Google’s Area 120 has released a new smartphone app designed to teach beginners how to write code. It’s called Grasshopper, and it kind of feels like Duolingo for coding.

While Duolingo offers short lessons and quizzes that help you learn to speak, read, and write another language, Grasshopper teaches you a programming language. Javascript, specifically.

Grasshopper alone probably won’t teach you enough to quit your day job and start coding JavaScript for a living. But it’s a fun little tool that can help you get started… and help you decide if you want to continue your education with online courses or a bootcamp.

I’ve toyed with the idea of actually learning to code for a while, but I’ve never really gotten very serious about it. I know enough to make some minor edits to my website theme, and when I tested the Kano Computing Kit a few years ago I had a lot of fun using Sonic Pi to create music with code.

But ultimately I keep getting distracted or deciding I don’t really have the time.

Grasshopper is the type of tool that helps you get over those hurdles thanks to a series of small lessons that take just seconds to master. You can learn a bit of coding while waiting in line, riding a bus, or sitting on a toilet. Any time you’ve got a few seconds to spare you can take the next lesson.

Of course, you could say the same thing about Duolingo… which I have a habit of using every day for about two weeks before I start to slack off and then forget about that pledge to learn a language.

Having played with Grasshopper for a bit, I find that it’s at least as helpful as Duolingo… and basic JavaScript is probably easier to master than French or Chinese. Maybe that’ll keep me using the app for more than a few days. Maybe it won’t. Ask me again next week.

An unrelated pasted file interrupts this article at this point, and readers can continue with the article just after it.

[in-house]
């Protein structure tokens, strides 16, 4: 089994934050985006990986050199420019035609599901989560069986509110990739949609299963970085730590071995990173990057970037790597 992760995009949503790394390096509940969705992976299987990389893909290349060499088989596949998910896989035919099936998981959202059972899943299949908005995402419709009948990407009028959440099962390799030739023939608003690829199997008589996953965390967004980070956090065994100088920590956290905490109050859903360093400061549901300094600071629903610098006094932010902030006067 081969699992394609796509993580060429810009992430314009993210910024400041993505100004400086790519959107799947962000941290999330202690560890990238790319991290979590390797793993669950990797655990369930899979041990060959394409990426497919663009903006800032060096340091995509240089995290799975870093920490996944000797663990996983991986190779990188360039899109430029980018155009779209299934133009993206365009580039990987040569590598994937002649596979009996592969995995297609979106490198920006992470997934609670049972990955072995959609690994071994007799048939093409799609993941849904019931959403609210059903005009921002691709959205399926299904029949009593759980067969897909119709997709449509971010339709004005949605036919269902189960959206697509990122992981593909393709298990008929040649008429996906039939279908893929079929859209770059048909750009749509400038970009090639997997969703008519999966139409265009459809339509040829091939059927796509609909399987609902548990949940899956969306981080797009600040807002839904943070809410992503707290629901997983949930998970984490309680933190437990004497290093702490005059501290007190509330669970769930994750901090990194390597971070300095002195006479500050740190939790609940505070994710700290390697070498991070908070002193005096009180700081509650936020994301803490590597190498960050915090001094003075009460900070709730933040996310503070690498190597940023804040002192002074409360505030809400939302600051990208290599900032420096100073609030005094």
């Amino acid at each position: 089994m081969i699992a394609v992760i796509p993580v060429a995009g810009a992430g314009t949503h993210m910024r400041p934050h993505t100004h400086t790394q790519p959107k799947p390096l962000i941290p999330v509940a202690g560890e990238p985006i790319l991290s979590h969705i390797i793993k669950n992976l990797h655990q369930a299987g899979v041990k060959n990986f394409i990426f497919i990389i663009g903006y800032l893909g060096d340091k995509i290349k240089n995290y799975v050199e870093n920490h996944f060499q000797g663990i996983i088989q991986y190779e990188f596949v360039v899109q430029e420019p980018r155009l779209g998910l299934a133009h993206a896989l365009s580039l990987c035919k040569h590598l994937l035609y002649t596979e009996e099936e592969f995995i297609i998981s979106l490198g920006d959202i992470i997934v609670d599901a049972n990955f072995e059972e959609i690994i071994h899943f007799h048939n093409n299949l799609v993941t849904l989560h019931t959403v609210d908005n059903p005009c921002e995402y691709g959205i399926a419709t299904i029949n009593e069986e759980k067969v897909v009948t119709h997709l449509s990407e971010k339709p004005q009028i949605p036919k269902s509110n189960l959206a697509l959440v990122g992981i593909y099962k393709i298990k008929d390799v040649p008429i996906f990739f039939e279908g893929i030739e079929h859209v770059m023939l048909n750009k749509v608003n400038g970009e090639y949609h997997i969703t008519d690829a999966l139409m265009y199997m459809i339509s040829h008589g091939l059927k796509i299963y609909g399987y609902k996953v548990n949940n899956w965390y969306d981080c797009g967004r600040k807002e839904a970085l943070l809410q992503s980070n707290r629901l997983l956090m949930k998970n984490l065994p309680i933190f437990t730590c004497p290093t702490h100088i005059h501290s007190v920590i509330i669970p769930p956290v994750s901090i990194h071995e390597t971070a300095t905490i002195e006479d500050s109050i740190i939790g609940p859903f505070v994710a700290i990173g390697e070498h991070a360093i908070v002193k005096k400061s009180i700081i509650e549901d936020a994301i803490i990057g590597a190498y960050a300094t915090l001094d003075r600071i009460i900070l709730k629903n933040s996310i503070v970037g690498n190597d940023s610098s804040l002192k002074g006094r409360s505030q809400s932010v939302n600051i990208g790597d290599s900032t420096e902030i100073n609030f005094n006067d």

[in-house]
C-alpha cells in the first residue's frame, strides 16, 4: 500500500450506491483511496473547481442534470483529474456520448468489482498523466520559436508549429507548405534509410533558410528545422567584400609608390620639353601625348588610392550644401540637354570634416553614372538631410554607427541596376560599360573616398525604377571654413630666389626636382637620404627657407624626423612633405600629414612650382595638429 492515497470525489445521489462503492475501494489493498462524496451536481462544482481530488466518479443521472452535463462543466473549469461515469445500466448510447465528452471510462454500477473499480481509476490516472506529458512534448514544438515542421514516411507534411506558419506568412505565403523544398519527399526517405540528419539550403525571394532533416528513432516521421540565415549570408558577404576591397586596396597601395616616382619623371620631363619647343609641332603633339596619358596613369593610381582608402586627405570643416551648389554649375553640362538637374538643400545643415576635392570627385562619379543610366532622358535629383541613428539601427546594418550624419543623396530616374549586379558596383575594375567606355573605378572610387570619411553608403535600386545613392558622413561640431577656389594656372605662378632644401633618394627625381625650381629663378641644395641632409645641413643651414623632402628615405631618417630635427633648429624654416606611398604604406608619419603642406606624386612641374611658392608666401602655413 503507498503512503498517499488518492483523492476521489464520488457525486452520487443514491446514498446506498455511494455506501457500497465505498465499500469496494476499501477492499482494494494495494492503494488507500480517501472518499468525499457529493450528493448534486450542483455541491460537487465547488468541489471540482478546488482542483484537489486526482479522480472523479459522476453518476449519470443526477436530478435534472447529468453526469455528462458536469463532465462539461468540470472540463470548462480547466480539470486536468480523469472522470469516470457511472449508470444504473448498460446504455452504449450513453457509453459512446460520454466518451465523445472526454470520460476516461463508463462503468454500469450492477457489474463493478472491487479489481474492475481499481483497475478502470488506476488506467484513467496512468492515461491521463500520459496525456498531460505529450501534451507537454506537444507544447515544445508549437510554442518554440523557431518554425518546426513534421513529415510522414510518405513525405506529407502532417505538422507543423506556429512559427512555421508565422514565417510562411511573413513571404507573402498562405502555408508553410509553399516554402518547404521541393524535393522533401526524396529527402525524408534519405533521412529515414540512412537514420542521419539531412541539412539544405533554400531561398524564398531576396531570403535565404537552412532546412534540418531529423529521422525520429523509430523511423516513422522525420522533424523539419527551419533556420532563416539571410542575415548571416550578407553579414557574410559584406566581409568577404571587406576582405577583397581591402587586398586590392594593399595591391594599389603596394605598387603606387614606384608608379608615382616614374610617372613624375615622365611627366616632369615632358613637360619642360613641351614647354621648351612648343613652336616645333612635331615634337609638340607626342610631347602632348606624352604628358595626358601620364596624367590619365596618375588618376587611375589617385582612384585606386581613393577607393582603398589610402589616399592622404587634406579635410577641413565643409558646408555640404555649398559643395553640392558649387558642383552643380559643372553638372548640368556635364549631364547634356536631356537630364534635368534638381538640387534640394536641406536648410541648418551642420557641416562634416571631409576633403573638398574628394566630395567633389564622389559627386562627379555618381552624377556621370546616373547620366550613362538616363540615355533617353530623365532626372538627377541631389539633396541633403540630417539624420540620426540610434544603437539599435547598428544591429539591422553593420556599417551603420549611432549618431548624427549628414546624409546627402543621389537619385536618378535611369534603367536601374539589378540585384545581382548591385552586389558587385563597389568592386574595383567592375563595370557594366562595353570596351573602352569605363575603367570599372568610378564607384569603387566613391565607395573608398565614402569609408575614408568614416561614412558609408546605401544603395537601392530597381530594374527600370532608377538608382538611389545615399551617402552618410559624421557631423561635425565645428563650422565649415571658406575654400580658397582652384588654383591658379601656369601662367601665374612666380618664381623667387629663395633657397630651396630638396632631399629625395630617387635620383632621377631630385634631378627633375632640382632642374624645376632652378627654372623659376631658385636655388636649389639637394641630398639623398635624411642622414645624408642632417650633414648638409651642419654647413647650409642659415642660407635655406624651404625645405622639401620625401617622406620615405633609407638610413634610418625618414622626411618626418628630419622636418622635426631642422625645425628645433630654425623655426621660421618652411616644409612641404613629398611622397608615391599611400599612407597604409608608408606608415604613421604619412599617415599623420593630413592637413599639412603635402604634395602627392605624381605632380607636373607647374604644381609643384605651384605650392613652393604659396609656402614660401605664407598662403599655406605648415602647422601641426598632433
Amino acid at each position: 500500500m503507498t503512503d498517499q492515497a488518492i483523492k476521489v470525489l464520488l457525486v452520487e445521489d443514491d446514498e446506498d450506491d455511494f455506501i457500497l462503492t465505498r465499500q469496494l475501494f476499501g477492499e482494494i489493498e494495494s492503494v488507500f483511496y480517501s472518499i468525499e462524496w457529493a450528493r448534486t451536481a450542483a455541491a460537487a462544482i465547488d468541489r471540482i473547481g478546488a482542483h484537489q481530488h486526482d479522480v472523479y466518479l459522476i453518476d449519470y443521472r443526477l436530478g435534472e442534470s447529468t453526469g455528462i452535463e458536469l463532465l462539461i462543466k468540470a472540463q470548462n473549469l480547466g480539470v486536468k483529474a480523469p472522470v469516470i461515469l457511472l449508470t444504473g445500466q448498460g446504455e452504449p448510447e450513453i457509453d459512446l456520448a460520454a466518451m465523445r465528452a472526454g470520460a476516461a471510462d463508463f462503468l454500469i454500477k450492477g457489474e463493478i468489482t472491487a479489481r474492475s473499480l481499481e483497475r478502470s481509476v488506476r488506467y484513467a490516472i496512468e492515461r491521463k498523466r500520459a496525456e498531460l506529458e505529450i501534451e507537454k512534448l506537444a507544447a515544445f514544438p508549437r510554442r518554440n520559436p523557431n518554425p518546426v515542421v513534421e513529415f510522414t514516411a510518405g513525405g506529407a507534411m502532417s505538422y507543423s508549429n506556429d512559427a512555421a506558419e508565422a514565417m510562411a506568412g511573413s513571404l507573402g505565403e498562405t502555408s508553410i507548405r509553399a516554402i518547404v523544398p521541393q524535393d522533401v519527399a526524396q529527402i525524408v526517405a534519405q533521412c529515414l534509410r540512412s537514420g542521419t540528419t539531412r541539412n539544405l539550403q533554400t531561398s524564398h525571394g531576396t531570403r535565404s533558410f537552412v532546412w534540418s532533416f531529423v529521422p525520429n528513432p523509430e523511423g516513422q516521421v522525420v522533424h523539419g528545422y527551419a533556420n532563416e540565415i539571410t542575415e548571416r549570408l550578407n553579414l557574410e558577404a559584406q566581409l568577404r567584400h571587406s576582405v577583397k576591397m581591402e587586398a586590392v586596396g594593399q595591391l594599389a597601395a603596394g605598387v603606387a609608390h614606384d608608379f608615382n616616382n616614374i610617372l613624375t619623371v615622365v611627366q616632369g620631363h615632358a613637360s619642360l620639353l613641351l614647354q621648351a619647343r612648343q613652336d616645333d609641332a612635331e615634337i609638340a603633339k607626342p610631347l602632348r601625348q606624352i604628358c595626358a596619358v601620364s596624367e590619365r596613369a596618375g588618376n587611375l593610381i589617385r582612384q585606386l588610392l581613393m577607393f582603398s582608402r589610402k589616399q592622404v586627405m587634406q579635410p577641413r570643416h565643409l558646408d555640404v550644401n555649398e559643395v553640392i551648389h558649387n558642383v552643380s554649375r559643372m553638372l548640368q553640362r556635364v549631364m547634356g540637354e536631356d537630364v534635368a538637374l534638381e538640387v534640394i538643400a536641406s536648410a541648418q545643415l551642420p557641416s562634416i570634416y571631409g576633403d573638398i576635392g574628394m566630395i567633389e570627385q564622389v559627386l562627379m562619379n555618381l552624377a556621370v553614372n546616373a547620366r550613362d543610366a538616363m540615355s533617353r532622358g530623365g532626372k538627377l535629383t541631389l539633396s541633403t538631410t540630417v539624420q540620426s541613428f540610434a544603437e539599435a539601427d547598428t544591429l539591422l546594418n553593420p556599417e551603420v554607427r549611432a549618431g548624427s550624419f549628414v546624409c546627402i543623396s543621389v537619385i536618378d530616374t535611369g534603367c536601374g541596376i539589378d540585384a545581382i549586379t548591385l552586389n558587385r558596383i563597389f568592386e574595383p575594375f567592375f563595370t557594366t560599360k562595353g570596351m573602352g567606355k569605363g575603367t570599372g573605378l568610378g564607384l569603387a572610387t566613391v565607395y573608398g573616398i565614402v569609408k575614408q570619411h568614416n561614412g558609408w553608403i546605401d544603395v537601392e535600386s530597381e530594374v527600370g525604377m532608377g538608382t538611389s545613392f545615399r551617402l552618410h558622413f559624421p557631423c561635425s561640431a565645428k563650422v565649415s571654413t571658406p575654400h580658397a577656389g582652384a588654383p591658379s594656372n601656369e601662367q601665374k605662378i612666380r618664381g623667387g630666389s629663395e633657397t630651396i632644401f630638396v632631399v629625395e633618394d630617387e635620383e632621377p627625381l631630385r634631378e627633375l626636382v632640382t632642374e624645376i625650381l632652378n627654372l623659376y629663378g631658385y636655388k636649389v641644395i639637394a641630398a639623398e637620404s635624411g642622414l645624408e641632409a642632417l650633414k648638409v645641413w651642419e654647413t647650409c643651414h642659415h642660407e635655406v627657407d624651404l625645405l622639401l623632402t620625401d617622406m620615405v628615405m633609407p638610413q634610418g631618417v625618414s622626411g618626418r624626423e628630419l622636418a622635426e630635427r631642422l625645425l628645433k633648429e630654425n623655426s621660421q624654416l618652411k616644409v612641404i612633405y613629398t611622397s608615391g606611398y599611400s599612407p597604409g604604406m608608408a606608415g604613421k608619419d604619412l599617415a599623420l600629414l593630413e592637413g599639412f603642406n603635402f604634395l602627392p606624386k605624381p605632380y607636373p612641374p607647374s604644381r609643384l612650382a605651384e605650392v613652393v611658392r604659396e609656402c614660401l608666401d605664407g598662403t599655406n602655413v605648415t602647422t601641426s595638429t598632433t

But if you’re looking for a simple way to learn the basics of coding, this free app from Google’s experimental projects team seems like a good way to get started.

Grasshopper, by the way, is named after Grace Hopper, one of the early pioneers of computer programming.

The Grasshopper app runs on Android and iOS, and it’s available as a free download from Google Play and the App Store. And the developers promise that the app will be free to use for as long as it’s around.

via TechCrunch

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9 replies on “Google’s Grasshopper mobile app teaches you to code JavaScript in your free time”

  1. I tried this app and got to the first exercise. Once the code was entered there was no button to execute it. So it still has it’s bugs.

  2. Can someone explain why this type of app would need the following permissions:
    Identity
    find accounts on the device
    Contacts
    find accounts on the device
    Phone
    read phone status and identity
    Photos/Media/Files
    read the contents of your USB storage
    modify or delete the contents of your USB storage
    Storage
    read the contents of your USB storage
    modify or delete the contents of your USB storage
    Device ID & call information
    read phone status and identity
    Other
    receive data from Internet
    view network connections
    full network access
    change your audio settings
    run at startup
    control vibration
    prevent device from sleeping
    view network connections
    full network access
    run at startup
    draw over other apps
    use accounts on the device
    control vibration
    prevent device from sleeping

    1. You can probably disable most of these permissions without anything apart. I would keep the network part up since I use multiple devices.

    2. That’s pretty much how the app developers treat the Android ecosystem (including Google). Android apps probably have been harvesting people’s data for a long time without Google investigating it. Many people have said yes to the permissions after all…

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